When the sun gets stronger and we can finally sit outside again, for many people it means one thing above all in culinary terms: barbecue season is open! The classic barbecue might not be considered to be the healthiest of all meals, but you can certainly make it a little healthier without too much effort. How? Here are a few practical tips for healthier grilling.
The base: Vegetables
Vegetables are a must at any barbecue. Besides vitamins and minerals, they also provide our bodies with fibre. Just as in the food pyramid, vegetables should form the foundation when grilling. While it is not advisable to have unlimited amounts of some of the other components, here everything is allowed, whether marinated, in a salad or grilled, from peppers, aubergines or zucchini to corn on the cob, mushrooms, carrots and even kohlrabi. Luckily we are spoiled for choice in Austria when it comes to seasonal vegetables, especially in summer – so, let’s use them!
But take care: vegetables are quickly “drowned” in oil when marinating. It is better to brush just a thin layer of oil on and season them lightly before grilling. Wherever possible, prepare salads yourself, because many store-bought salads contain too much mayonnaise or other unwanted fat components.
Should you avoid carbohydrates?
The good news is no. Carbohydrates are also allowed as part of a balanced barbecue. An alternative to popular garlic or herb baguettes from the freezer is fresh bread – preferably whole grain. Here you can add your own butter, garlic or herbs. Simply put the bread on the grill or in the oven, and you have fresh herb or garlic bread according to your personal taste. Boiled potatoes – local and rich in nutrients – are also a perfect barbecue side dish.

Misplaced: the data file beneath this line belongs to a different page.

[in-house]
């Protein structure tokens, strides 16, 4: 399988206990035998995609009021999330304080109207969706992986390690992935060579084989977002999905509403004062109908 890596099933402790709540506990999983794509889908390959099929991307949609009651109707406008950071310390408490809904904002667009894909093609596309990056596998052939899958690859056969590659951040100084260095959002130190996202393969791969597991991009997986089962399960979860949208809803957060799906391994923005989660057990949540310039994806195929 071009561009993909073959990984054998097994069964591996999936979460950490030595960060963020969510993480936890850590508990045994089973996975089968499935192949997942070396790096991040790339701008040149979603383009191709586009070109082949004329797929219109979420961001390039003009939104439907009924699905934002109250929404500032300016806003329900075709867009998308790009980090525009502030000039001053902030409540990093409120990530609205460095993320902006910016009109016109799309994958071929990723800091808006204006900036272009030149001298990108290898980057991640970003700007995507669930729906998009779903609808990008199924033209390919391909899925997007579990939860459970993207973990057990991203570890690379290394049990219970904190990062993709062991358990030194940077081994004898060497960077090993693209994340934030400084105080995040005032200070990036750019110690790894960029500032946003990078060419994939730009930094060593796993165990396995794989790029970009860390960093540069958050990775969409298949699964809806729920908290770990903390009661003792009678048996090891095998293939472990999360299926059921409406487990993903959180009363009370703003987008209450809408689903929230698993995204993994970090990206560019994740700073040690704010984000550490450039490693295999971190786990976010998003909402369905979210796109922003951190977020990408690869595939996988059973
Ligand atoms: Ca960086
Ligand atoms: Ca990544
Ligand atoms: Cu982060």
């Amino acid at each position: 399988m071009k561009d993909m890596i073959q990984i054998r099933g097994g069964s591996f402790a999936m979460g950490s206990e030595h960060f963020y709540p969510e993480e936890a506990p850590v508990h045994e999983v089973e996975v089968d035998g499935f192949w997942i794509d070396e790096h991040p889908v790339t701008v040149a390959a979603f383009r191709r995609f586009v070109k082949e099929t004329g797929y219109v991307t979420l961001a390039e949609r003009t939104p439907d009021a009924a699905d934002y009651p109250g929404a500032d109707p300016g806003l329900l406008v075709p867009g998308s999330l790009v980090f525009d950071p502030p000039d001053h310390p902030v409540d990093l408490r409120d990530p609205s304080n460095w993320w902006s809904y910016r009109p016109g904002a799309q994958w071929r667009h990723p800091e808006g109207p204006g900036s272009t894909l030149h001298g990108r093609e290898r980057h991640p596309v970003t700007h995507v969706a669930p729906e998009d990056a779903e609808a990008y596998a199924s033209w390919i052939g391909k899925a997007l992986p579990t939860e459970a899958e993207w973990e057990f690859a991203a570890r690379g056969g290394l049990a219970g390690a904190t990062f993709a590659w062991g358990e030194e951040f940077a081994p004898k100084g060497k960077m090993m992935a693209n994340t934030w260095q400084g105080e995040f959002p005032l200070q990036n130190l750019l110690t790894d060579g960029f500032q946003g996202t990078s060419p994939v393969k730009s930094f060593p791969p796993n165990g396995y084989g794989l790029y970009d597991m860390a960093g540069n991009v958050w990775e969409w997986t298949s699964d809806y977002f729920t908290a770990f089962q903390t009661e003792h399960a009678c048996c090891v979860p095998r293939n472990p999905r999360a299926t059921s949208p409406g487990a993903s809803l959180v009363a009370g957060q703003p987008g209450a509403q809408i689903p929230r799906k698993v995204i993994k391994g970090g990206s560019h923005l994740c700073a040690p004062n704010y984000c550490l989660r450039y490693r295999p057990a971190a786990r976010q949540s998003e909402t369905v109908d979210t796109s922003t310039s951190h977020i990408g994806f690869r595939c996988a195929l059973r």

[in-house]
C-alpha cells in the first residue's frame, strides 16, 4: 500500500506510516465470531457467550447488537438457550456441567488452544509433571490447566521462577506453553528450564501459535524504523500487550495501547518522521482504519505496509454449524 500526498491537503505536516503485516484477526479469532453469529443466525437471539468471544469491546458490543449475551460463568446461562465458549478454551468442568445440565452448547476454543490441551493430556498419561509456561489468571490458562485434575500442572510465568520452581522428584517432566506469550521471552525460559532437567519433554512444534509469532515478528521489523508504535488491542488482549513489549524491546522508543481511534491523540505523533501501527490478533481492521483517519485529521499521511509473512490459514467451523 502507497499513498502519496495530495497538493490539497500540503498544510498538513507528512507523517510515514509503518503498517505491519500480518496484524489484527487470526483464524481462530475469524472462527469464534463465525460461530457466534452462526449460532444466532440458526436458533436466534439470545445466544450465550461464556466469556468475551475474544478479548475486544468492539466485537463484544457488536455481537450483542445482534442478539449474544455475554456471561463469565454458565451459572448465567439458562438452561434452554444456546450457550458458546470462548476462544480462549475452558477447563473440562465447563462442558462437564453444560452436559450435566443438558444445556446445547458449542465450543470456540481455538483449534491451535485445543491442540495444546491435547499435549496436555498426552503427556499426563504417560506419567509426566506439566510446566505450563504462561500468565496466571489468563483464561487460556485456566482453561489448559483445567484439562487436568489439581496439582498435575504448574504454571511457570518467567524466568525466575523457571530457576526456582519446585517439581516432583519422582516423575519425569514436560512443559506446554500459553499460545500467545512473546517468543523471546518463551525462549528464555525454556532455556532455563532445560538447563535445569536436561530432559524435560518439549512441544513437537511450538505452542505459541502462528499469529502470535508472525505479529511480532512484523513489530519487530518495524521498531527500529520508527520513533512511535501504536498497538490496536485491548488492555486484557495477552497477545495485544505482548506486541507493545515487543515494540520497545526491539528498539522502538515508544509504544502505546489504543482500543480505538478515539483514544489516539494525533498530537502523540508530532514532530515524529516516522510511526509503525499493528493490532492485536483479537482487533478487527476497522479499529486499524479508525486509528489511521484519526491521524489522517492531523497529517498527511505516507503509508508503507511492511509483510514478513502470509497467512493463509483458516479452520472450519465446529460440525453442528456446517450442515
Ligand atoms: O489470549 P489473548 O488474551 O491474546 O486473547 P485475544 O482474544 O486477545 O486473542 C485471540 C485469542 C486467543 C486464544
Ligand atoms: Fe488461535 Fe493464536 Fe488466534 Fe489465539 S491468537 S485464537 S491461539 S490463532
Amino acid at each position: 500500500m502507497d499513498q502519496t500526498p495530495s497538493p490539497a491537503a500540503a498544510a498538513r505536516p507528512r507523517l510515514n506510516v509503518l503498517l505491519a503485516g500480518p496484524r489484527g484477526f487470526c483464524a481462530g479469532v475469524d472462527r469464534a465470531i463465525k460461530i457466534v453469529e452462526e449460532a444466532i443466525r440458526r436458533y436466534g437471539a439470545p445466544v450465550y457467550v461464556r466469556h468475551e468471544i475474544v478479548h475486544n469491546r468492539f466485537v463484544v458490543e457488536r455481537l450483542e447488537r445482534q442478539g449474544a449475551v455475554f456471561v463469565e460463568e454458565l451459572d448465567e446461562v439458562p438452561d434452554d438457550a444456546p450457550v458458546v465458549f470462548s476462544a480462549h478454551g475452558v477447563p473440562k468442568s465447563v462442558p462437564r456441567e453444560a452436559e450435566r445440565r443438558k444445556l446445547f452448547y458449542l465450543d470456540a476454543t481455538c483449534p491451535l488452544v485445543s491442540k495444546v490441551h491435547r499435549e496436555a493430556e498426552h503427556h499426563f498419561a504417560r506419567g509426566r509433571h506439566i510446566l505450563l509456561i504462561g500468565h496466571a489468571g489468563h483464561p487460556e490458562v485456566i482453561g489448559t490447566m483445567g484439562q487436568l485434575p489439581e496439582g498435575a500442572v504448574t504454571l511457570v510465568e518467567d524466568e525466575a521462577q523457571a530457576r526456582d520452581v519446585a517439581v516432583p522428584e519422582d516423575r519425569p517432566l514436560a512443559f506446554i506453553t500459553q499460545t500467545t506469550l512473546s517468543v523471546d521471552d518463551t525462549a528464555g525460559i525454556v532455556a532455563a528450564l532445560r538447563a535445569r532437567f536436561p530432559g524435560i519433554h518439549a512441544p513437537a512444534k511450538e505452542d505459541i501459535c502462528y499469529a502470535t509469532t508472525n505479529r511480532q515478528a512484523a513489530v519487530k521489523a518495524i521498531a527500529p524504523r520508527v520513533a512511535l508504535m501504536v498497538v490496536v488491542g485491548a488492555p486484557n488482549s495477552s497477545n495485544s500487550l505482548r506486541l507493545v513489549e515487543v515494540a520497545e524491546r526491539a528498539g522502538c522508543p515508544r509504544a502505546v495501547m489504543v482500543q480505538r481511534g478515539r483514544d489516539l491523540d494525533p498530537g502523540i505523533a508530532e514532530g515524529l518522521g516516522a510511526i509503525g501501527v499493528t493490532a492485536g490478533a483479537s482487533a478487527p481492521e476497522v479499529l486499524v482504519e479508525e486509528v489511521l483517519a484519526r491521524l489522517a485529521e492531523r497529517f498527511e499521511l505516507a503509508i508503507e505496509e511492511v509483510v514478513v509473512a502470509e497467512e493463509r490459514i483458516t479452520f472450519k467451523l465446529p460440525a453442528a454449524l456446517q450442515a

What about the meat?
Those who like to eat meat can, of course, treat themselves to a portion of the barbecue. One thing to keep in mind is that the meat should be a deliberate highlight and not replace the vegetables on the plate. It is a good idea to buy a little less meat and to consciously pay attention to the quality and origin.
What many people don’t realise is that cured sausage products should not end up on the barbecue. When they are grilled, nitrosamines can form. These are suspected to increase the risk of cancer. The red colour of sausage products indicates the use of curing salt. Fresh link sausages are usually made without curing salt, but this can be checked from the list of ingredients: sodium or potassium nitrite or sodium or potassium nitrate, which can also be specified with the E numbers 249 to 252, identify curing salt.
Sauces, sauces, sauces
Sauces are a must at barbecues; after all, they really round off the plate. But they don’t always have to be ready-made sauces from jars or squeeze tubes. Deliciously healthy regional sauces can be made at home in next to no time. For the ideal base, mix equal amounts of sour cream and natural yoghurt, season with a little salt and pepper, and “pimp” it as you like e.g. with fresh chives and garlic or a spoonful of cranberry jam. This way, you don’t have to worry about the often very long list of ingredients in purchased sauces. Mustard is also a great condiment.
Using up leftovers
Barbecues should be well planned to avoid leftovers and possible food waste. If there are leftovers, it is a good idea to make what is known as a “grenadier’s march” leftover pan or casserole with all the leftover grilled bits. If there is still too much, divide the leftovers among the guests to take home.
Last but not least, it should be said that it is perfectly fine to not always prepare everything yourself. Ideally, ready-made components should be combined with fresh regional ingredients: self-marinated grilled meat with ready-made sauce, plus freshly boiled potatoes and a tomato-lamb’s lettuce salad with pumpkin seed oil. Or a tofu skewer with a sour cream and chive dip, along with a store-bought bread and corn salad.
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